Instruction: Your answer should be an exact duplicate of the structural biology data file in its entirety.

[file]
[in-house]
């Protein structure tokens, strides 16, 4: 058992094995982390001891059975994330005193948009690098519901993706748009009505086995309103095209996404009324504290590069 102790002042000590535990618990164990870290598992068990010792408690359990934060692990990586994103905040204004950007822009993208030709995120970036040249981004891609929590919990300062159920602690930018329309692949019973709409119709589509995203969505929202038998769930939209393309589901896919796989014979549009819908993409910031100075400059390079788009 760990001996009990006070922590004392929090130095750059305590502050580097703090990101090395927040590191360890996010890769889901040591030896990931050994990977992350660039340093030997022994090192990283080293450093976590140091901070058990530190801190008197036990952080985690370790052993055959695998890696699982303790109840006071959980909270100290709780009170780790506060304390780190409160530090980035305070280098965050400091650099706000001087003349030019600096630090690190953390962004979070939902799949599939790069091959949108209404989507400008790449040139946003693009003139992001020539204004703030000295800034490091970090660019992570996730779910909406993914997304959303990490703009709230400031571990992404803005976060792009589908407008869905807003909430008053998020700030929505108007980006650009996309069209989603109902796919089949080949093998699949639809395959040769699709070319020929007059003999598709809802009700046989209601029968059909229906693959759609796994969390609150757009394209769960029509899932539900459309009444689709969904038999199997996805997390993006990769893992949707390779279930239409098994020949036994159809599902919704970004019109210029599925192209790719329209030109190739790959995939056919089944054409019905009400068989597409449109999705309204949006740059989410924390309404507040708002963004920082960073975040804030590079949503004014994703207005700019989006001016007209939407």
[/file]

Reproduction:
[in-house]
């Protein structure tokens, strides 16, 4: 058992094995982390001891059975994330005193948009690098519901993706748009009505086995309103095209996404009324504290590069 102790002042000590535990618990164990870290598992068990010792408690359990934060692990990586994103905040204004950007822009993208030709995120970036040249981004891609929590919990300062159920602690930018329309692949019973709409119709589509995203969505929202038998769930939209393309589901896919796989014979549009819908993409910031100075400059390079788009 760990001996009990006070922590004392929090130095750059305590502050580097703090990101090395927040590191360890996010890769889901040591030896990931050994990977992350660039340093030997022994090192990283080293450093976590140091901070058990530190801190008197036990952080985690370790052993055959695998890696699982303790109840006071959980909270100290709780009170780790506060304390780190409160530090980035305070280098965050400091650099706000001087003349030019600096630090690190953390962004979070939902799949599939790069091959949108209404989507400008790449040139946003693009003139992001020539204004703030000295800034490091970090660019992570996730779910909406993914997304959303990490703009709230400031571990992404803005976060792009589908407008869905807003909430008053998020700030929505108007980006650009996309069209989603109902796919089949080949093998699949639809395959040769699709070319020929007059003999598709809802009700046989209601029968059909229906693959759609796994969390609150757009394209769960029509899932539900459309009444689709969904038999199997996805997390993006990769893992949707390779279930239409098994020949036994159809599902919704970004019109210029599925192209790719329209030109190739790959995939056919089944054409019905009400068989597409449109999705309204949006740059989410924390309404507040708002963004920082960073975040804030590079949503004014994703207005700019989006001016007209939407």